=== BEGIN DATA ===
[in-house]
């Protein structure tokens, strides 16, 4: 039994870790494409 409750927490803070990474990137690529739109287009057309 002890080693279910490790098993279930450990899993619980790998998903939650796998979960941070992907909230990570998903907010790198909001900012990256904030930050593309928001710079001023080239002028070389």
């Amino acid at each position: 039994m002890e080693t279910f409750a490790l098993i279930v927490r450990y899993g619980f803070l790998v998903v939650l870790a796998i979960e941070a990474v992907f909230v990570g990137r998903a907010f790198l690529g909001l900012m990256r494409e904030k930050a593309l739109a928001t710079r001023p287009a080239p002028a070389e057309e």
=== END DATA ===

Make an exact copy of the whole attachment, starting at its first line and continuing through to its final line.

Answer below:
[in-house]
């Protein structure tokens, strides 16, 4: 039994870790494409 409750927490803070990474990137690529739109287009057309 002890080693279910490790098993279930450990899993619980790998998903939650796998979960941070992907909230990570998903907010790198909001900012990256904030930050593309928001710079001023080239002028070389």
């Amino acid at each position: 039994m002890e080693t279910f409750a490790l098993i279930v927490r450990y899993g619980f803070l790998v998903v939650l870790a796998i979960e941070a990474v992907f909230v990570g990137r998903a907010f790198l690529g909001l900012m990256r494409e904030k930050a593309l739109a928001t710079r001023p287009a080239p002028a070389e057309e």